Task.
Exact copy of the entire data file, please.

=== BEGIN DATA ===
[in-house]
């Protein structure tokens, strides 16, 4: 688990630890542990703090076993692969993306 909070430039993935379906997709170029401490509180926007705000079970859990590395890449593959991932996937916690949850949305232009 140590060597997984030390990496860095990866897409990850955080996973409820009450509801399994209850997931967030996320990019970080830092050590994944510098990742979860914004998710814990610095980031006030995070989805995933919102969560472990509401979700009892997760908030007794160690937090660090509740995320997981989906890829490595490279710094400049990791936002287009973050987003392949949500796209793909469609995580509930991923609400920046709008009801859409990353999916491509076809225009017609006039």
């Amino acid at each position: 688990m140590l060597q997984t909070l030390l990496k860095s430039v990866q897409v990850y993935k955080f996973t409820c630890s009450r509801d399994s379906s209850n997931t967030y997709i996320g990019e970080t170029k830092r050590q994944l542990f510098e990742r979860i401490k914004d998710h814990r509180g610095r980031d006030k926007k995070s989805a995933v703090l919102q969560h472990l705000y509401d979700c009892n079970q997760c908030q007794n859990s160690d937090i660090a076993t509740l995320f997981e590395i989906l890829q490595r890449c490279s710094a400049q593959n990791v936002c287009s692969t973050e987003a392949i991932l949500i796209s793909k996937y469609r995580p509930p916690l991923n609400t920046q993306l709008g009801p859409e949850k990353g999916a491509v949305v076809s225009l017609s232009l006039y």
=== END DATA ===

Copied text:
[in-house]
């Protein structure tokens, strides 16, 4: 688990630890542990703090076993692969993306 909070430039993935379906997709170029401490509180926007705000079970859990590395890449593959991932996937916690949850949305232009 140590060597997984030390990496860095990866897409990850955080996973409820009450509801399994209850997931967030996320990019970080830092050590994944510098990742979860914004998710814990610095980031006030995070989805995933919102969560472990509401979700009892997760908030007794160690937090660090509740995320997981989906890829490595490279710094400049990791936002287009973050987003392949949500796209793909469609995580509930991923609400920046709008009801859409990353999916491509076809225009017609006039």
């Amino acid at each position: 688990m140590l060597q997984t909070l030390l990496k860095s430039v990866q897409v990850y993935k955080f996973t409820c630890s009450r509801d399994s379906s209850n997931t967030y997709i996320g990019e970080t170029k830092r050590q994944l542990f510098e990742r979860i401490k914004d998710h814990r509180g610095r980031d006030k926007k995070s989805a995933v703090l919102q969560h472990l705000y509401d979700c009892n079970q997760c908030q007794n859990s160690d937090i660090a076993t509740l995320f997981e590395i989906l890829q490595r890449c490279s710094a400049q593959n990791v936002c287009s692969t973050e987003a392949i991932l949500i796209s793909k996937y469609r995580p509930p916690l991923n609400t920046q993306l709008g009801p859409e949850k990353g999916a491509v949305v076809s225009l017609s232009l006039y």